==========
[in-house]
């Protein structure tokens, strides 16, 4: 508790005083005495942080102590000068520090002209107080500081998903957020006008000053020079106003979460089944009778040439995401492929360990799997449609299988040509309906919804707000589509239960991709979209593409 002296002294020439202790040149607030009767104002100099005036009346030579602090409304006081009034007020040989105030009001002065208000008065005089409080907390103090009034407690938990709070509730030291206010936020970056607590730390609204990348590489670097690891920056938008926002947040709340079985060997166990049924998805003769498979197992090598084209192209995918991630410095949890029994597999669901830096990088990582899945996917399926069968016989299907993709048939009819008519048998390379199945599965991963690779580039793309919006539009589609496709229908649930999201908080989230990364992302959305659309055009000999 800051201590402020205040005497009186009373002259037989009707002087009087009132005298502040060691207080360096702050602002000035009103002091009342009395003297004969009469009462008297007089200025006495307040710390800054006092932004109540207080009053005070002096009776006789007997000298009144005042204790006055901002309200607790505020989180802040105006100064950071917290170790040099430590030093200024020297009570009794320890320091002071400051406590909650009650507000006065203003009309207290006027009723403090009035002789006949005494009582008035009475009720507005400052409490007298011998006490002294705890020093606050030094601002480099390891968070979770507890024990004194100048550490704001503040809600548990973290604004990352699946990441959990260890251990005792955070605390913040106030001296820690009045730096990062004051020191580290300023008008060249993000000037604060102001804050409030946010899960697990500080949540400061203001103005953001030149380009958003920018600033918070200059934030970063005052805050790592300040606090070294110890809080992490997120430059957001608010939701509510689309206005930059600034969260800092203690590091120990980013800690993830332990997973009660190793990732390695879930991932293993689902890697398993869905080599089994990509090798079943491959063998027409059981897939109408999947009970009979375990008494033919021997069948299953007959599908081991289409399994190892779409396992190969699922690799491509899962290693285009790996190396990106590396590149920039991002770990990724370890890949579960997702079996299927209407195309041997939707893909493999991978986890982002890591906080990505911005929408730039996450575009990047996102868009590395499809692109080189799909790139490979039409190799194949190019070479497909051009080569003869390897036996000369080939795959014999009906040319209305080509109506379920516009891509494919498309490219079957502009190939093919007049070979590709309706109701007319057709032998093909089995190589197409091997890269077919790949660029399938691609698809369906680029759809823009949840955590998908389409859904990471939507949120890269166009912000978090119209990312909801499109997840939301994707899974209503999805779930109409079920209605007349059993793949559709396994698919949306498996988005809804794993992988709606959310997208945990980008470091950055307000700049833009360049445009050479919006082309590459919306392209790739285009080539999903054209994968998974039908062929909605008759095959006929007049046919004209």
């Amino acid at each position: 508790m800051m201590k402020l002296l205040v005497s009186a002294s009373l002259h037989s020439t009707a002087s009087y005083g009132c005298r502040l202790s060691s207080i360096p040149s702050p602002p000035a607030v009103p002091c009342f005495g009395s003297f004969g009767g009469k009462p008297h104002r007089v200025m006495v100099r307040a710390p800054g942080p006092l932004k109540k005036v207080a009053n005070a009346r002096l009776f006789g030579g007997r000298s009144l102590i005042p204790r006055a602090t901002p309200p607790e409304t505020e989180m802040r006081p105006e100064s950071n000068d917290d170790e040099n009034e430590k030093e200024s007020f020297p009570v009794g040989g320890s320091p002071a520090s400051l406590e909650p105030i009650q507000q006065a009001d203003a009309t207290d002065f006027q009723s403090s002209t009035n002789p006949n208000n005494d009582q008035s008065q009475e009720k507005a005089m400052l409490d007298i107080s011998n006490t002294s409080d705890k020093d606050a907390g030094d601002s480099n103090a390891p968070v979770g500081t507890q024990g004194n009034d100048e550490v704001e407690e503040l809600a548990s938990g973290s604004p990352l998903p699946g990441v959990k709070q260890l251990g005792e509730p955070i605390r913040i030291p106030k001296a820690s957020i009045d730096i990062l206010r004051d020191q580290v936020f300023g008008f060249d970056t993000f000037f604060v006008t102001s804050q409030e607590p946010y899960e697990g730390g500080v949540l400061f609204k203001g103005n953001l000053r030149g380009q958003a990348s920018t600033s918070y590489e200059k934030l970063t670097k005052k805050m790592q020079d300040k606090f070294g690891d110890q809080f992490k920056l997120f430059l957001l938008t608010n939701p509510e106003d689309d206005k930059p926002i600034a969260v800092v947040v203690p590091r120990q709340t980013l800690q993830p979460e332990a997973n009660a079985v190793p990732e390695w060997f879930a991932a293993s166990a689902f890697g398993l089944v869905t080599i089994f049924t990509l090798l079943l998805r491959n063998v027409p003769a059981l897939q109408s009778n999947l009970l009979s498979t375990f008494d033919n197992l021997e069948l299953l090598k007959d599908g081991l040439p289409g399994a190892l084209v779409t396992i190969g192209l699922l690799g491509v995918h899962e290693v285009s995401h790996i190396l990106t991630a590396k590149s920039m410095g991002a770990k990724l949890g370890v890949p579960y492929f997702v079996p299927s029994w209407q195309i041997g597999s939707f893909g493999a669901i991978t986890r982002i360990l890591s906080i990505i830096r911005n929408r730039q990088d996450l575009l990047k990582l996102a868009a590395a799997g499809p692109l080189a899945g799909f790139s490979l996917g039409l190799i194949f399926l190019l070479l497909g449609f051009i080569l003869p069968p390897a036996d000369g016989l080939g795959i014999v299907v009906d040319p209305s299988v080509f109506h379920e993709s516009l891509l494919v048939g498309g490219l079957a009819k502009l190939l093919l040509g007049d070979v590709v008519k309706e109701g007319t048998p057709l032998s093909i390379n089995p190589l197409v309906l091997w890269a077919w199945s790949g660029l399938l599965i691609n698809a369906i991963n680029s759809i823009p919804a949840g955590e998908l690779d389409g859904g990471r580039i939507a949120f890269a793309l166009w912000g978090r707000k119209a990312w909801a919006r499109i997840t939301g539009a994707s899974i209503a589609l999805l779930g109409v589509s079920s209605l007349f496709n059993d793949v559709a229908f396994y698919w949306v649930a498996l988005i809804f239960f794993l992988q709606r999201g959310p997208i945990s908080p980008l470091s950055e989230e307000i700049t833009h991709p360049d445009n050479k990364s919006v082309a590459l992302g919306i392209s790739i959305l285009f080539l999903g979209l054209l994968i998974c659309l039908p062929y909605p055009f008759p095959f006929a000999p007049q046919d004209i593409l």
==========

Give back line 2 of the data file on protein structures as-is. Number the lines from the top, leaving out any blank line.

């Protein structure tokens, strides 16, 4: 508790005083005495942080102590000068520090002209107080500081998903957020006008000053020079106003979460089944009778040439995401492929360990799997449609299988040509309906919804707000589509239960991709979209593409 002296002294020439202790040149607030009767104002100099005036009346030579602090409304006081009034007020040989105030009001002065208000008065005089409080907390103090009034407690938990709070509730030291206010936020970056607590730390609204990348590489670097690891920056938008926002947040709340079985060997166990049924998805003769498979197992090598084209192209995918991630410095949890029994597999669901830096990088990582899945996917399926069968016989299907993709048939009819008519048998390379199945599965991963690779580039793309919006539009589609496709229908649930999201908080989230990364992302959305659309055009000999 800051201590402020205040005497009186009373002259037989009707002087009087009132005298502040060691207080360096702050602002000035009103002091009342009395003297004969009469009462008297007089200025006495307040710390800054006092932004109540207080009053005070002096009776006789007997000298009144005042204790006055901002309200607790505020989180802040105006100064950071917290170790040099430590030093200024020297009570009794320890320091002071400051406590909650009650507000006065203003009309207290006027009723403090009035002789006949005494009582008035009475009720507005400052409490007298011998006490002294705890020093606050030094601002480099390891968070979770507890024990004194100048550490704001503040809600548990973290604004990352699946990441959990260890251990005792955070605390913040106030001296820690009045730096990062004051020191580290300023008008060249993000000037604060102001804050409030946010899960697990500080949540400061203001103005953001030149380009958003920018600033918070200059934030970063005052805050790592300040606090070294110890809080992490997120430059957001608010939701509510689309206005930059600034969260800092203690590091120990980013800690993830332990997973009660190793990732390695879930991932293993689902890697398993869905080599089994990509090798079943491959063998027409059981897939109408999947009970009979375990008494033919021997069948299953007959599908081991289409399994190892779409396992190969699922690799491509899962290693285009790996190396990106590396590149920039991002770990990724370890890949579960997702079996299927209407195309041997939707893909493999991978986890982002890591906080990505911005929408730039996450575009990047996102868009590395499809692109080189799909790139490979039409190799194949190019070479497909051009080569003869390897036996000369080939795959014999009906040319209305080509109506379920516009891509494919498309490219079957502009190939093919007049070979590709309706109701007319057709032998093909089995190589197409091997890269077919790949660029399938691609698809369906680029759809823009949840955590998908389409859904990471939507949120890269166009912000978090119209990312909801499109997840939301994707899974209503999805779930109409079920209605007349059993793949559709396994698919949306498996988005809804794993992988709606959310997208945990980008470091950055307000700049833009360049445009050479919006082309590459919306392209790739285009080539999903054209994968998974039908062929909605008759095959006929007049046919004209």